Inflation: An increase in the general level of prices for goods and services.
Disinflation: Occurs when prices are rising, but at a slow rate.
Reflation: Occurs when prices are high but then drop due to lower demand.
Hyperinflation: When prices are rising so rapidly they are out of control.
Deflation: The lowering of overall price levels.
Demand-pull inflation: Occurs when consumers want to buy more goods and services than producers supply.
Cost-push inflation: Occurs when producers raise prices because their costs to create products are rising.
Productivity: A measure of the efficiency with which goods and services are made.
Real-Cost Inflation: As resources diminish or become harder to get, prices rise.
Time Value of Money: A concept that says a dollar you will receive in the future is worth less than a dollar you receive today.
Chapter 3-2 Vocab
Cost-push pricing: Computes the total cost of making and delivering a product.
Value-based Pricing: The seller tried to determine how much consumers will be willing to pay for the product.
Market-based Pricing: The price set to be competitive with prices of similar products currently being sold.
Economizing: Saving as much as possible and spending money only when necessary.
Optimizing: Getting the highest value for the money spent.
Chapter 3-3 Vocab
Advertising: A method of informing consumers and promoting and selling products.
Target Audience: A specific group of people who are likely to be watching and are likely to buy the product.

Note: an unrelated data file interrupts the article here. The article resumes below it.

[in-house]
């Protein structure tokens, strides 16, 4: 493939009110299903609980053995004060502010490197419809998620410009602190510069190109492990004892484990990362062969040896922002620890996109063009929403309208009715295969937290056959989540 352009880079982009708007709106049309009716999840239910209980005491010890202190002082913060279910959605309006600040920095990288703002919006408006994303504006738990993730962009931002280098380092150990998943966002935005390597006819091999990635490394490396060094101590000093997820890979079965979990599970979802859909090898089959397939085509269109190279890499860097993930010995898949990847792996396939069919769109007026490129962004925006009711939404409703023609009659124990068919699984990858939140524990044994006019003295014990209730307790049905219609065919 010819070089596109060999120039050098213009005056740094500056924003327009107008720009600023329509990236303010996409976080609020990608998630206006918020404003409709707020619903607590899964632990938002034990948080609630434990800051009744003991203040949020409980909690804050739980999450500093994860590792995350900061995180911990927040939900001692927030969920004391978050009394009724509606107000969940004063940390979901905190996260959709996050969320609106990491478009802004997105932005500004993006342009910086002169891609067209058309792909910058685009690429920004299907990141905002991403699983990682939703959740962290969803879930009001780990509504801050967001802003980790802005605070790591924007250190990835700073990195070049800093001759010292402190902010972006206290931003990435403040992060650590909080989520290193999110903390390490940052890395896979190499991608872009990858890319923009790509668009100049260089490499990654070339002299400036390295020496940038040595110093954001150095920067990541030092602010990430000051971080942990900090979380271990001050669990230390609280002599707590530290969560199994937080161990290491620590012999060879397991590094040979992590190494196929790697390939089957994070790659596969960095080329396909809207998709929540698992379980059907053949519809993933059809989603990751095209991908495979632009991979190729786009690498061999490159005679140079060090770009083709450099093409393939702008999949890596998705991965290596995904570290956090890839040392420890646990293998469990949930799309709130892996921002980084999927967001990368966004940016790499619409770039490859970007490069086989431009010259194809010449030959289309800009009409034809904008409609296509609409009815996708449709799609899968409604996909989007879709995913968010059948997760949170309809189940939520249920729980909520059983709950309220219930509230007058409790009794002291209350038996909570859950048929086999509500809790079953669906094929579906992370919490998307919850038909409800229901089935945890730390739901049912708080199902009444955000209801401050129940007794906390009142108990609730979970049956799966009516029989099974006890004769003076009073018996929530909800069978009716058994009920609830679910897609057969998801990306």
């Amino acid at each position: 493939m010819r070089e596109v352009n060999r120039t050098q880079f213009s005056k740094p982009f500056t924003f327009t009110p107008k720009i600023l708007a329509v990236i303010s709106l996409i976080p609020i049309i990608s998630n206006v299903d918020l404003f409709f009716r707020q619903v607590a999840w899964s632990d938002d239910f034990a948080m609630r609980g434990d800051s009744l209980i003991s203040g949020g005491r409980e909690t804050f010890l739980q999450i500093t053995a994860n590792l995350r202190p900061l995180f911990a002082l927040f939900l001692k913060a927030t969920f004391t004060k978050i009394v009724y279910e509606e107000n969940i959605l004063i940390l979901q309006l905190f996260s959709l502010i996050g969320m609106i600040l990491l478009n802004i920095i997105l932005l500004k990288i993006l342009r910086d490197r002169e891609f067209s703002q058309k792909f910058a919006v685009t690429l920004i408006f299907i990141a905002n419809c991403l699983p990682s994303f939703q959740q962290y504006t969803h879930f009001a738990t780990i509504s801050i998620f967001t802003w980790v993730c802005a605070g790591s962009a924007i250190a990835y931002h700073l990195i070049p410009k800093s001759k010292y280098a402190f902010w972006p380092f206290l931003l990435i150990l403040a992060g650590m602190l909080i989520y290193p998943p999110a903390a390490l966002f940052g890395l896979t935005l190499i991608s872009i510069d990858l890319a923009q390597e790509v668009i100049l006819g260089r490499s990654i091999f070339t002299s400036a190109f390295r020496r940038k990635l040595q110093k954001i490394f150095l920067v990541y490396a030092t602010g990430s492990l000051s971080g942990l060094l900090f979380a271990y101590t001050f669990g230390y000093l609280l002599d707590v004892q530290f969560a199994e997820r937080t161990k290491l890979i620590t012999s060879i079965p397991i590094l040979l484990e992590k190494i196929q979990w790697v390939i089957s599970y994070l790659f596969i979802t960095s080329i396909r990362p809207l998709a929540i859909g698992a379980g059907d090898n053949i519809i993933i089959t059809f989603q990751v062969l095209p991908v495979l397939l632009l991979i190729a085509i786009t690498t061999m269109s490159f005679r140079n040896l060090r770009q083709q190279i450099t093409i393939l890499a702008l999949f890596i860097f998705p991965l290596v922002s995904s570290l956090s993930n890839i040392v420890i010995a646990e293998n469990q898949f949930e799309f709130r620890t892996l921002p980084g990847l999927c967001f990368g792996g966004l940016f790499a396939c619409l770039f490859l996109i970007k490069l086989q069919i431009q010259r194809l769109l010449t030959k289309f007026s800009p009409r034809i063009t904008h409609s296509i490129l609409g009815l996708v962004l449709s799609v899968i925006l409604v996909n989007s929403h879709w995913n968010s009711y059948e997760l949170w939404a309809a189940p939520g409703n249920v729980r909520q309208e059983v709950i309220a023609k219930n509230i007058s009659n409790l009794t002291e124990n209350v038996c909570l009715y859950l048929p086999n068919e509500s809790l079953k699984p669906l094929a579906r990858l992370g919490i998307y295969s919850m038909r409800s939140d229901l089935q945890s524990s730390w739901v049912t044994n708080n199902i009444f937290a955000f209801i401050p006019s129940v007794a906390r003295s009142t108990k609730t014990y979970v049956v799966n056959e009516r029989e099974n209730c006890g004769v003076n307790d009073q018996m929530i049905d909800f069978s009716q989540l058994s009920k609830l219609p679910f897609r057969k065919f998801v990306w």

Is an increase in the general level of prices for goods and services.
Is measure by the U.S. government using the Consumer Price Index (CPI)
Has several variations Disinflation: Reflation: Hyperinflation:
Is a lowering of overall prices for goods and services
Is the opposite of inflation
Happens when: Events cause consumers to buy less Producers are able and willing to provide goods at lower prices Technology-based products
Causes of Inflation
Demand-pull inflation- Consumers want to buy more good and services than producers supply.
Cost-push inflation- Computes the total cost of making and delivering a product.
Real-cost inflation- As resources diminish or become harder to get, prices rise.
Productivity- A measure of the efficiency with which goods and services are made.
Inflation and Employment
High inflation often means high employment rates
Low inflation often means low employment rates
Mild inflation of 2 or 3 percent can be good for the economy
In time of Inflation
Workers with fixed pay rates may be able to buy less
Consumers must spend more to meet needs and may be able to save or invest less
Time value of Money:
A Full Day’s Work for a Full Day’s Pay
Ethical behavior requires workers to provide a full day’s work for a full day’s pay
This behavior can lead to positive job ratings or promotions
Poor work habits can lead to poor job ratings or dismissal
3-1 FED Terms
Monetary policy- Actions by the Federal Reserve System (The Fed)
Fiscal policy- Actions taken by the federal government to manage the economy
Discount rate- rate that banks have to pay to borrow money from the Fed.
Reserves- Cash the bank must keep on hand
Federal funds rate- rate at which banks can borrow from the excess reserves of other banks
Prime rate- rate that banks can charge to their most creditworthy business customers